Jane Wylde also participated in this conspiracy. She never came forward to speak before a judge or a jury, which was not the case for her enslaved counterparts Lea and Sophia/Sylvia. Instead, her silence seemed to convey the need to protect the mirage of respectability and gentility that her father seemed to project as a recognized pillar of the community. She, on the other hand, represented womanhood; her silence was cloaked in "delicacy." The one occasion when she was allowed to "speak" surfaces in a photograph that the author includes following the narrative. There she sits amongst her mother and father, and an unknown guest or possibly a sibling in the parlor, stringing a harp. The mother seems oblivious to her husband's transgressions, as she knits near a closed window. He, on the other hand, sits with his back facing the camera. What is not known by historians is the photograph's date--in other words, was the picture taken during or before the infamous trial? Assuming that Wylde slept with his teenage daughter, his action supposedly represented his ordained right as a man to penetrate her, and restore some semblance of manhood he found lacking. Whether violated by Wylde, the upstanding citizen, or Brown, the capricious slaveholder, these female bodies serve as metaphors of colonial intrusion. Physically and emotionally, these men ploughed the fertile soil, only to discover an inhabited land of resilience that they sought to pacify.
The same thing occurred when European powers arbitrarily partitioned Africa without regard to established kinships, ethnic groups, or boundaries, a subject adequately addressed in Desir=e Lewis's analysis of Bessie Head's A Bewtiched Crossroad. Lewis notes that the "[novelist's] critique of annexation and boundary-making,... [not only] confronts the pathology of racial, ethnic and colonial oppression ... [but also] the self-defining colonizers are seen to extend their own boundaries and continually enclose the colonized within their domain" (p. 275). Jane's father, as well as the media, served in this capacity astutely described by Head. The photograph, which portrayed Wylde as a committed husband and family man, rather than as an adulterer and a child rapist, extended the notion of the colonial metaphor. The picture reconstructs and preserves Wylde's masculinity, while it also reinforces the cult of true womanhood. Jane features in the photograph but the visual representation conceals the tensions she might have suppressed. Instead, the family portrait depicts harmony and unity, as this emerges as the subject, and the act of incest is relegated as the other. This discussion on the camera's gaze and the paused moment is continued by Ciraj Rassool and Patricia Hayes, who analyze a collection of photographs taken of a woman named /Khanako from the Southern Kalahari.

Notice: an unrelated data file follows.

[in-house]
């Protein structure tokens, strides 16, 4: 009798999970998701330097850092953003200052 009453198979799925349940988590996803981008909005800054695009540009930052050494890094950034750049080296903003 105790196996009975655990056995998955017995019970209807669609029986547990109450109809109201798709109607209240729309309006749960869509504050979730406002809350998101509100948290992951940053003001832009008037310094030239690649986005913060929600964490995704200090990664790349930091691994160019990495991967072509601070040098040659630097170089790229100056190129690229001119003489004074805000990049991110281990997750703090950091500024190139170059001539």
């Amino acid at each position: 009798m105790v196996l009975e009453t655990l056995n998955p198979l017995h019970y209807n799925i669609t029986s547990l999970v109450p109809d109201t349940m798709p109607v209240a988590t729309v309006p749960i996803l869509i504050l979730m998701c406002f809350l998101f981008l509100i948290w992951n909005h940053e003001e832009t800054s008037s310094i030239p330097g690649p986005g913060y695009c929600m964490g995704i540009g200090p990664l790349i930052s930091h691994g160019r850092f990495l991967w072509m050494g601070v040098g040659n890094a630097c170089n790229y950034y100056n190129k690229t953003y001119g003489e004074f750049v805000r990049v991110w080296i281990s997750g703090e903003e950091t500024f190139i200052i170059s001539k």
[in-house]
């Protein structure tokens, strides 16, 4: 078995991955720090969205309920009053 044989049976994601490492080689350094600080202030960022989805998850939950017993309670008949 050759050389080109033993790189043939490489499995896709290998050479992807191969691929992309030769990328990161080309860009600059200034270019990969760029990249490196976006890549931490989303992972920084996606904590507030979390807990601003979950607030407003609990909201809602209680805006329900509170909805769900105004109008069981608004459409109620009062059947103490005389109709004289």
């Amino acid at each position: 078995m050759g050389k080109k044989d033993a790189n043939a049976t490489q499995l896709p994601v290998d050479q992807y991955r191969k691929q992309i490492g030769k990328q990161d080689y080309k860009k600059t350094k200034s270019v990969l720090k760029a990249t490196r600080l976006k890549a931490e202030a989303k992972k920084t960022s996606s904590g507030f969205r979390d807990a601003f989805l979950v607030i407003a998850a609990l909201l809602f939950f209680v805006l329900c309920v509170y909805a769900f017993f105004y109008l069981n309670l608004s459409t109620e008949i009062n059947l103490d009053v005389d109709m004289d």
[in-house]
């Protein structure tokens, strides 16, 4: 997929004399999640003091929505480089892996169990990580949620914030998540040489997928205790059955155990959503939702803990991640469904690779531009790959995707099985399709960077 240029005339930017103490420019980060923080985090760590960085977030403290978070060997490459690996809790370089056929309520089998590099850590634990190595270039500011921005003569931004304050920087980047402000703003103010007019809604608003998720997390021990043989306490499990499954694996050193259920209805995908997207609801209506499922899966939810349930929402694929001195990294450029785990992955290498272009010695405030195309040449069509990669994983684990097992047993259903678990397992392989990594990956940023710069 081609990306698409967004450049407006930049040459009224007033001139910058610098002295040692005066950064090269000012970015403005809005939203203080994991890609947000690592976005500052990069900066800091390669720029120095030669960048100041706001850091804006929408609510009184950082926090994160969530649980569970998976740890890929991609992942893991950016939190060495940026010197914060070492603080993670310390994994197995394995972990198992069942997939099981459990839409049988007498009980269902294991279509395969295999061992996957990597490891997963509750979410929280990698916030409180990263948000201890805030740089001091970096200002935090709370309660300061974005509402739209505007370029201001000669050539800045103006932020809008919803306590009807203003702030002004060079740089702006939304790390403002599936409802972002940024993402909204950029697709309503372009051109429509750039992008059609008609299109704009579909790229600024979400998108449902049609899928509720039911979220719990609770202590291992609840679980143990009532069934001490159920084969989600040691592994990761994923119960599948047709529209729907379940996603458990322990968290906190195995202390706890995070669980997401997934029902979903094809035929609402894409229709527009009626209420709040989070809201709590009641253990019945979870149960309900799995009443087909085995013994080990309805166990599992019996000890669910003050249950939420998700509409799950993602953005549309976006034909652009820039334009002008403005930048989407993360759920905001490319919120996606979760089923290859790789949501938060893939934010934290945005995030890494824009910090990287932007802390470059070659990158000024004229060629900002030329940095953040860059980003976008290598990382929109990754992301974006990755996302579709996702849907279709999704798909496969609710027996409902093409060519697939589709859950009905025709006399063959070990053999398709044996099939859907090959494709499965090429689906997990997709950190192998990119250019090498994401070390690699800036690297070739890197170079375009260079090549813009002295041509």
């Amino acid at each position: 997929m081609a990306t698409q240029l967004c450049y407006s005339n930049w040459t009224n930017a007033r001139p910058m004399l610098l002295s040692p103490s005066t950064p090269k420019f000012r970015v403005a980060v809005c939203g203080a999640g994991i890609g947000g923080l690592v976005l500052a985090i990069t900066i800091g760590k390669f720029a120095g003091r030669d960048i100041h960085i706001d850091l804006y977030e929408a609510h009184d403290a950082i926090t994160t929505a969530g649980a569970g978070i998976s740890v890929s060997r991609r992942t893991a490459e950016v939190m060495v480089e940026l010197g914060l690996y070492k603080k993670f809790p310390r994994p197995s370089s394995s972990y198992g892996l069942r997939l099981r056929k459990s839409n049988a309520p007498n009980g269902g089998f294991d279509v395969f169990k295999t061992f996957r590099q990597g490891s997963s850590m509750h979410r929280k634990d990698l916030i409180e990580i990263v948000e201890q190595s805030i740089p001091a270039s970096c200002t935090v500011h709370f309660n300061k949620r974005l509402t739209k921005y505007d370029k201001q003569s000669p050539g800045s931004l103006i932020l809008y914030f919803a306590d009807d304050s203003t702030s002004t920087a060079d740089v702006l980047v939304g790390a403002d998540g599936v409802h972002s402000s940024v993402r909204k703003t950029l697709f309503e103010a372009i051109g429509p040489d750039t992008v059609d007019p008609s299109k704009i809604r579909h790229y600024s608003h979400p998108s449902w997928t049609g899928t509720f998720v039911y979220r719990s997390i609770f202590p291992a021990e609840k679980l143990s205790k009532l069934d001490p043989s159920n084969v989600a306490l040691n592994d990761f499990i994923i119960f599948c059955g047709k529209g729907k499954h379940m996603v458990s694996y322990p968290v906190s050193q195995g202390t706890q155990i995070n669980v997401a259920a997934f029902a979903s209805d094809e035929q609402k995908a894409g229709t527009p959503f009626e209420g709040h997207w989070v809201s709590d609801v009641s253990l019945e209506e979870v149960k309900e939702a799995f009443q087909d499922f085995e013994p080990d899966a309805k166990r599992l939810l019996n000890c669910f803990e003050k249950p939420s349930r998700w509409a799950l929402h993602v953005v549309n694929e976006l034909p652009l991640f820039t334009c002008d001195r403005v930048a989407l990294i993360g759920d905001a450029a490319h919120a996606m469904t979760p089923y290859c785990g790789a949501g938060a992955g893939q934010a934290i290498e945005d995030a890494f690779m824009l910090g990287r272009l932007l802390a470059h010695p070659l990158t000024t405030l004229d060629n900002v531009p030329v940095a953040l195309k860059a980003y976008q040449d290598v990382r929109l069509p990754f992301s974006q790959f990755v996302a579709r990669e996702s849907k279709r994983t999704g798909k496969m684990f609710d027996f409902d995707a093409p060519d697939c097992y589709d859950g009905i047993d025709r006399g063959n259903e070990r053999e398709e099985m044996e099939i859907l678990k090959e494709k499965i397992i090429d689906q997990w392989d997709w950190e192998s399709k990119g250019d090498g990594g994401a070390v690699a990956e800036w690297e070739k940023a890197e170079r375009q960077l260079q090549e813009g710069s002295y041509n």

In "Science and the Spectacle," Rassool and Hayes examine visualization and the politics associated with representation. /Khanako, who served as an interpreter for a delegation touring Cape Town, was according to some Europeans the anatomical epitome of the "female bush type." She is visually depicted in four images. These representations include a commercially produced photograph, a variety of photographs housed in different institutions, actual film footage from South Africa's National Film Archive, and body casts found in a medical museum. The manifestations of reproduction and the sites of occupation led these authors to argue that /Khanako represented a modernized version of Sarah Baartman, who was taken to Europe where she was displayed before numerous audiences as "The Hottentot Venus." The authors argue that, like her predecessor Baartman, /Khanako reluctantly participated in the South Africanization of science.
An analysis of one of these images sheds light on /Khanako's complicity, albeit involuntary, in perpetuating myths of white supremacy. In this particular picture the Kalahari inhabitant stood in an open veldt among clusters of small trees, with her buttocks exposed, her stomach protruding and her breasts in full view. The photographer manipulated /Khanako's surroundings by adding props such as the shrubbery to erase her personal history. He also polluted her African frame with articulations of foreign symbols. Traditional items of jewelry and the German Swastika, conveniently superimposed on her left cheek, adorned her curvaceous body. The Nazi symbol was not a natural feature of /Khanako's body but it became part of her captured inferiority. German officials apparently felt the need to emblazon the notion of empire, state, and whiteness upon her frame, in an attempt to institute another form of hegemony. /Khanako's body ceased to be her own. Rights to her person now belonged to the German state and not the family from whence she came.
The same could be said of Zimbabwean women in 1981 when they wanted to test the birth control contraceptive Depo-Provera. The newly invented contraceptive required women to undergo injections rather than having them orally ingest pills. Amy Kaler demonstrates in her chapter entitled "The Banning of Depo-Provera" that problems emerged because of two converging patriarchal systems. Husbands felt threatened because they could no longer control their wives' ability to reproduce, while state officials viewed contraception as a national issue and sought its repeal. The state represented masculinity, as did the indigenous authority system.